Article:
HOME > Chowhound > New Orleans >

Vegetarian Muffulettas?

erikschwarz Dec 6, 2010 12:53 PM

Who makes a good vegetarian muffuletta? (I realize there are many variants, but I am going with the Central Grocery orthography.) Central Grocery makes a pretty decent veggie muff, I think, but there are others out there. One of the local publications - maybe Gambit or New Orleans Magazine - ran a column on this a year or more ago, but I foolishly did not clip and save.

 
  1. Click to Upload a photo (10 MB limit)
Delete
  1. suziemcw RE: erikschwarz Dec 6, 2010 08:29 PM

    Oops, sorry for the post, jumped into the wrong forum.

    2 Replies
    1. re: suziemcw
      mimadeli RE: suziemcw Dec 7, 2010 04:03 AM

      Never heard of a vegetarian muffeletta. The whole point of the muffeletta is to showcase the meats - salami, mortadella and whatever else the sandwich maker puts on it.

      Central grocery does not make mufflettas to order. They make one sandwich and you get either a half or a whole one and you can buy a bag of chips and a drink to go with it.

      Now there might be other delis that can make an olive salad/provolone sandwich on italian bread, but I doubt that would still be considered a muffeletta. Maybe Stein's Deli on Magazine?

      1. re: mimadeli
        s
        Shiloh RE: mimadeli Dec 7, 2010 07:12 AM

        central will make one with the meats omitted if you ask. i wouldn't order it but i've seen it done.

    2. erikschwarz RE: erikschwarz Dec 7, 2010 01:17 PM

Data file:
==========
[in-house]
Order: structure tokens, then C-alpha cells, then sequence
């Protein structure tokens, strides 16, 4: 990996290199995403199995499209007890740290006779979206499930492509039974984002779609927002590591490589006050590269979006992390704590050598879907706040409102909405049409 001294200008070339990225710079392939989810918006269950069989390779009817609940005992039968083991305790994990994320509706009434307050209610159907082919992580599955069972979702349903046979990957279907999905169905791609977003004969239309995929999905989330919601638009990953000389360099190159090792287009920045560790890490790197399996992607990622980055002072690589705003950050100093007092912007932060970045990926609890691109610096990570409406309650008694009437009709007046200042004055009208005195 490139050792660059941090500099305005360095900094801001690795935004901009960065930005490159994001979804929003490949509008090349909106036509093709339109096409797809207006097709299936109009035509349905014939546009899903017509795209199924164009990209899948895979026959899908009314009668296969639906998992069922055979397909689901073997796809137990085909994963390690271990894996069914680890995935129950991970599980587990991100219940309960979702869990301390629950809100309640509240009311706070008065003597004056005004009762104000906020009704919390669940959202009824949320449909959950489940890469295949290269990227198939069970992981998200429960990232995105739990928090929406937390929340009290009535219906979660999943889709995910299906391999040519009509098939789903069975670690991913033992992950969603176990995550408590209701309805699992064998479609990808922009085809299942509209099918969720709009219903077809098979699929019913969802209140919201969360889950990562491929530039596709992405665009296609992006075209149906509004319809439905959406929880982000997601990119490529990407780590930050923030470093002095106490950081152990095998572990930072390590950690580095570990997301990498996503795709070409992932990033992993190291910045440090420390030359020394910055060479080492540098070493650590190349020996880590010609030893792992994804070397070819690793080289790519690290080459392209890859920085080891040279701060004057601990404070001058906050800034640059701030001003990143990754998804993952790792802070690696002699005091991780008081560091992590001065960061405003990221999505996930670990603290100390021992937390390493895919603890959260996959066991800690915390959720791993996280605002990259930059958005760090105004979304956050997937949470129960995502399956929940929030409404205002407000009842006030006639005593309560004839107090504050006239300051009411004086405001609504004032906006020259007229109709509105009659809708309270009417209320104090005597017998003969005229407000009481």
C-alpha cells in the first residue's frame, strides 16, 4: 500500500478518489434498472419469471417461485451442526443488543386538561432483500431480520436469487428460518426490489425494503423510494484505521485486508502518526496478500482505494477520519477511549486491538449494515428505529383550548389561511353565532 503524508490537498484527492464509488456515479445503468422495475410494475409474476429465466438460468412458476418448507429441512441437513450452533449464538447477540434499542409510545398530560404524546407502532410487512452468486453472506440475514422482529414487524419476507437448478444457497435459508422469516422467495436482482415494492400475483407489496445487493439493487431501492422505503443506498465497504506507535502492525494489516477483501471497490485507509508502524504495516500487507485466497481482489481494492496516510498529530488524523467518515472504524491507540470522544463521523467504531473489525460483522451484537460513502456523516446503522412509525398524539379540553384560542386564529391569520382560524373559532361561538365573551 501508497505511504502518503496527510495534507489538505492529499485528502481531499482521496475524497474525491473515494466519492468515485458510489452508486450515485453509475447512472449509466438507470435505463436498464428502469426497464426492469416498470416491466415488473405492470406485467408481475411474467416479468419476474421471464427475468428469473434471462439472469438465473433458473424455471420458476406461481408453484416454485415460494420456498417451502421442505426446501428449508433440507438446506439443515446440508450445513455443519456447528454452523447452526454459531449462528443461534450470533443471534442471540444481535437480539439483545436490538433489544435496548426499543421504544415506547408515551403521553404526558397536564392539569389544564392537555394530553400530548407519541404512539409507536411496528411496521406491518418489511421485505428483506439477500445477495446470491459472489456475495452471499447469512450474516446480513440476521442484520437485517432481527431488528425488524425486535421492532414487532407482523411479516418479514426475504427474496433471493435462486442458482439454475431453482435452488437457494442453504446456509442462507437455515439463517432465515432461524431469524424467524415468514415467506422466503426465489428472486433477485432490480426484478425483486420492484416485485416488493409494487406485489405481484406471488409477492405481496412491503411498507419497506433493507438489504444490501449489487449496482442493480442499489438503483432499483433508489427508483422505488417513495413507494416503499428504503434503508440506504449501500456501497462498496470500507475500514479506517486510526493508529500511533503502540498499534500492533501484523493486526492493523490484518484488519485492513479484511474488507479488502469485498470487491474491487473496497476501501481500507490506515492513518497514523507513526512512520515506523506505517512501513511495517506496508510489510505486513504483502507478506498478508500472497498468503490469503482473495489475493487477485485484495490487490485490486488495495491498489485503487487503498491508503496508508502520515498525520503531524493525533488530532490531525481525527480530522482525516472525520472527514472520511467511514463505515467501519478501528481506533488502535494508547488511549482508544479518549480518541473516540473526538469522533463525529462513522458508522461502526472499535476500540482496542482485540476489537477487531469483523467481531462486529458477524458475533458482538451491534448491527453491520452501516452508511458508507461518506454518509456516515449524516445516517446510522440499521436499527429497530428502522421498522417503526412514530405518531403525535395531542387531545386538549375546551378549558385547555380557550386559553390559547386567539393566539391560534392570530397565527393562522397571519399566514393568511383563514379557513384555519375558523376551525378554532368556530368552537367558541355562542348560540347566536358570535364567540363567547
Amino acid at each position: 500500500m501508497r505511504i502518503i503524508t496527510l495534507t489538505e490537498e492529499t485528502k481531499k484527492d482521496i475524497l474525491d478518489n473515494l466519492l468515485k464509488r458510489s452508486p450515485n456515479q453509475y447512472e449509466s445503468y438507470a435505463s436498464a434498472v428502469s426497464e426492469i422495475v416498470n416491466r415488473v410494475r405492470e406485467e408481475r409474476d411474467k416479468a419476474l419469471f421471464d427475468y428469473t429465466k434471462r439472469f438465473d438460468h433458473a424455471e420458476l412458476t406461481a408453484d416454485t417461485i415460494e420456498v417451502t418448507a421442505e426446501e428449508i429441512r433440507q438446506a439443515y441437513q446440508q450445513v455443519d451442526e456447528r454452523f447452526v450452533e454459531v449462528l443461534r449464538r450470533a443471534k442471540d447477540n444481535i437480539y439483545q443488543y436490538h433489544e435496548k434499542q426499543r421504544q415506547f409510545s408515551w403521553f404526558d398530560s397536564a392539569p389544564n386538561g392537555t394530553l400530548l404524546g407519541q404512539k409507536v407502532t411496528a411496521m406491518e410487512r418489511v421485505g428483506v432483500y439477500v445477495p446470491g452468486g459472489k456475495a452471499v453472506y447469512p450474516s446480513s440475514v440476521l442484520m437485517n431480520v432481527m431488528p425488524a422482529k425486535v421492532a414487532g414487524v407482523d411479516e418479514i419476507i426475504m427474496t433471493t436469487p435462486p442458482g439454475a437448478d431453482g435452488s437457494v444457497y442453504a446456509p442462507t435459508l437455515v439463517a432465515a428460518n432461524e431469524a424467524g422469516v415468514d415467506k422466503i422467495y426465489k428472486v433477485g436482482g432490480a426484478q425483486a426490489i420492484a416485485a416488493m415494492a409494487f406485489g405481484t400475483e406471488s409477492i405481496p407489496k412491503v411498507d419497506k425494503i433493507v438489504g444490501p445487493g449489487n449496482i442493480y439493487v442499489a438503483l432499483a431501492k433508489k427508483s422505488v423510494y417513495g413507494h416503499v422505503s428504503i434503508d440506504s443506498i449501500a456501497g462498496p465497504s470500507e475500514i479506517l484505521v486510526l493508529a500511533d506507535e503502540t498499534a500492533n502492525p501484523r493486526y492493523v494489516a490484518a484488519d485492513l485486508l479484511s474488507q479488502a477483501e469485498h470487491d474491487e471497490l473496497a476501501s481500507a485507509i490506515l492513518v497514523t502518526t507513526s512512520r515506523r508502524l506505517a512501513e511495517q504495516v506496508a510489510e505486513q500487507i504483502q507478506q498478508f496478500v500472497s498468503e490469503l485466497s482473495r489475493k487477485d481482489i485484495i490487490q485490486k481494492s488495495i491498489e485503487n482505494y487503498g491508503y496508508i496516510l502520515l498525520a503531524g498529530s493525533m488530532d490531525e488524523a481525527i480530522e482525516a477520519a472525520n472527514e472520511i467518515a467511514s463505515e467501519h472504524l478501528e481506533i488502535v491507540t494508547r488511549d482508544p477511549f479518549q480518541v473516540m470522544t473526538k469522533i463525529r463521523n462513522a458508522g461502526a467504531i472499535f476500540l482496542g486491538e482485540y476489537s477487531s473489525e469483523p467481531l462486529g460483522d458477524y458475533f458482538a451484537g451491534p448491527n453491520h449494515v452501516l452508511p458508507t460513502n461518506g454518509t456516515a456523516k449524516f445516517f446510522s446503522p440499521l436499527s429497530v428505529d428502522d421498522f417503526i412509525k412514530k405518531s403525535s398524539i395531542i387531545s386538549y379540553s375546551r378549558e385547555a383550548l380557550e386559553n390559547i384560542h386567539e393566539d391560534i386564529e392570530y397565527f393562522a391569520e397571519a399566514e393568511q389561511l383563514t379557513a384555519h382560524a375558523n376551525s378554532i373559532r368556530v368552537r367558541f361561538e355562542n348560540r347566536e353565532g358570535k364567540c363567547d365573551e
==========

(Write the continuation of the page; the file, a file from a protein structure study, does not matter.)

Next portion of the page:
What defines a muffuletta is the bread. For a vegetarian, the whole point of the sandwich could hardly be the meats: it would be the mufuletta bread, the olive salad, the emmentaler and provolone and/or other cheeses and whatever else the maker includes. Shiloh is correct in stating that Central Grocery will make a veggie muff. My question is who else does so? Stein's is a possibility, but an offbeat one. Their menu includes a "Muphuletta (Philly Style)" that is made with ciabatta bread.

       
      9 Replies
      1. re: erikschwarz
        s
        Shiloh RE: erikschwarz Dec 7, 2010 02:20 PM

        if you don't have any luck with this query, what i would do if i were you is find who makes the best muffalettas and simply ask for one with no meat. for me, that's central grocery above all else. i've also had a very good one at nor-joe's in old metairie. the frenchuletta at liuzza's on bienville is another favorite of mine, and i'm sure it would also be excellent without meat. my point is that every place that sells a muff sells a veg muff. you just have to ask them for it. good luck!

        1. re: Shiloh
          e
          Edward Tyson RE: Shiloh Dec 7, 2010 09:38 PM

          I'm sorry but a vegetarian muffulletta is like a virgin bloody mary. The olive salad playing against the cured meats is the essence of the muffuletta. You can have a virgin bloody mary but what's the point. Bread, olive salad, and cheese are not a muffuletta.

          1. re: Edward Tyson
            s
            Shiloh RE: Edward Tyson Dec 8, 2010 06:15 AM

            still could be tasty though. i was thinking about liuzza's frenchuletta, which is heated to the point that the cheese melts. What's not to love about olive salad on toasted french bread soaked in olive oil, dripping with melted cheese. If it doesn't measure up to a muffaletta, don't call it a muffaletta.

            1. re: Shiloh
              c
              CharlieH RE: Shiloh Dec 8, 2010 06:46 AM

              NorJoe's used to do a white a muff, with sliced chicken breast and they served it hot. It was outstanding.

            2. re: Edward Tyson
              erikschwarz RE: Edward Tyson Dec 8, 2010 08:36 AM